It's December, 1935. The pilot of a Trans World Airlines flight has arranged that the plane pass over the American Southwest only once the sun has completely set.
The passengers look out the window and wait and, soon enough, it appears: a beacon of light. There is one town, nestled amongst the hills in northern New Mexico, whose Christmas light display dwarfs that of any location in the United States—perhaps the world. But just as soon as it appears, it's gone from view; the thrill is short-lived, but worth it, as far as the crew is concerned.
The town was Madrid, NM, and its Christmas light displays were known all over the world during the first few decades of the 20th century. Even Walt Disney is fabled to have been enamored of Madrid, thrilled by its devotion to luminescent displays around the holidays; he spent time in northern New Mexico while filming The Nine Lives of Elfego Baca in Cerrillos in the '50s. Some say he even considered purchasing Madrid to create "Christmas Town"—think Disneyland, only with a seasonal bent.
It also is widely believed Disney took great inspiration from Madrid's displays when he envisioned Disneyland. Specifically, Madrid's ballpark each year would be transformed into "Toy Land," a field full of animated wooden cutouts and 3-D displays of everything from Jack and the Beanstalk to Humpty Dumpty. The story goes that Disney loved the idea of larger-than-life representations of fairy tale creatures, and used it ad nauseam to create Disneyland, which opened in 1955.
Madrid, as a booming coal town, had its own electric power plant to run the mining equipment. It contained the first lighted ballpark West of the Mississippi (and its team, the Madrid Miners, was a feeder team for the Brooklyn Dodgers), and was one of the first towns in the country with lighted electric streetlights.
This ample flow of electricity translated to ample opportunity to decorate once the holidays came around. So the tradition was started: Each year, Madrid went all-out for the holidays, and gained the attention of locals, tourists and celebrities alike. Records indicate that the annual decorations and power costs ran up to $3,000 (the expense was paid by the miners' Employees Club dues, which were 75 cents per month). More than 100,000 electric bulbs were used to light Madrid's public streets each year—and an identical number of tourists came through Madrid each year to witness the spectacle.
In the '30s, the Christmas decorations were fabricated and assembled by "volunteer" hours—mandatory volunteer labor from the miners. The celebrations were commandeered by Superintendent Oscar Huber—described in most historical accounts as a sort of benevolent dictator—who hoped the annual Christmas displays would help unify the town as a community.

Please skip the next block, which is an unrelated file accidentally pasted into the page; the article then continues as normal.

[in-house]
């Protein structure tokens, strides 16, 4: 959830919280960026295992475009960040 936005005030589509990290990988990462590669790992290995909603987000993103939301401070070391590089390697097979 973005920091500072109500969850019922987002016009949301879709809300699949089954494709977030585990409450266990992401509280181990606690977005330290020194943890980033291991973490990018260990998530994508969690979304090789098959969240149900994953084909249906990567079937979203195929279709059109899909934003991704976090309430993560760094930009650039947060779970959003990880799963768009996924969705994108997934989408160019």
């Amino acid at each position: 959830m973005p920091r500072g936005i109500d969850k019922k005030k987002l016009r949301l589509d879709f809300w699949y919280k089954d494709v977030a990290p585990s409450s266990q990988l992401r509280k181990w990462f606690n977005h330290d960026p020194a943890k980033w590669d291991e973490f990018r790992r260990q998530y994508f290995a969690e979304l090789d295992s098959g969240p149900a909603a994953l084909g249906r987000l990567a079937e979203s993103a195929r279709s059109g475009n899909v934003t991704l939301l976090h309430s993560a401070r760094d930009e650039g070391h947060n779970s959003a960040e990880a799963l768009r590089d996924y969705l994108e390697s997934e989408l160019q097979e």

Madrid survived its decades as a ghost town and experienced a renaissance in the '70s and '80s. These days Madrid maintains a steady population (albeit closer to 200 than 3,000), and the town's Christmas celebrations remain an important part of the year.
But in the 21st century, Madrid's Christmas celebration is considerably more relaxed. For 27 years running, the Madrid Merchants Association has organized the Christmas Open House. The season starts with the annual Christmas parade on the first Saturday in December. At 4 pm, the procession begins and, from the southernmost edge of town, a contingent of costumed adults, children, pets, livestock and vehicles starts its stately march north, toward the Old Boarding House Mercantile. The parade is followed by the first Christmas Open House of the year.
Anyone aching for peace on earth and goodwill toward men would be well-advised to head to Madrid on a Saturday evening in December. Businesses and galleries stay open later and many have refreshments, welcoming bundled-up locals and tourists alike in from the (snowy?) streets. Saturdays usually feature carriage rides up and down Madrid's main drag, and Santa always makes an appearance or two. Most shops feature special Christmas merchandise to help line the stockings of last-minute holiday shoppers.
Some businesses have traditions around Christmas Open House season, and others make it up as they go along. Josh Novak, chef and owner at The Hollar restaurant, which celebrated its one-year anniversary on Nov. 4, is already busy dreaming up ideas for special holiday dishes and features at his elegant Southern restaurant (he supposes he'll build a fire on the patio on Saturday nights, and the suggestion of mulled wine draws "mmmms" from his entire staff).
Lisa Conley, who has owned Conley Studio Pottery for nearly a decade, has always participated in the annual Christmas light competition (and has at least one feather in her cap from a previous year's win); this year, though there may not be an official competition. But old habits die hard, and many galleries will still go all-out.
The possible absence of the Christmas light competition this year was a decision the Madrid merchants made together, according to Diana Johnson of the Johnsons of Madrid Galleries. It had started to become like Huber's "mandatory volunteer" decorating plan, and the thought this year is that merchants and residents alike may go even wilder on their decorations if they don't feel the pressure. But there's no telling exactly what will happen this holiday season; one of the best aspects of Madrid is just how unpredictable the revelry can be—maybe at the last minute the Madrid Merchants Association will decide to award prizes after all. The only way to know for sure is to be there.
4 pm Saturday, Dec. 5
Starting at Chumani Gallery (2839 Hwy. 14) and ending at the Old Boarding House Mercantile (2885 Hwy. 14)
2849 Hwy. 14, Madrid
Conley Studio Pottery
2870 Hwy. 14, Madrid
Johnsons of Madrid Galleries
2843 Hwy. 14, Madrid
Santa Fe Reporter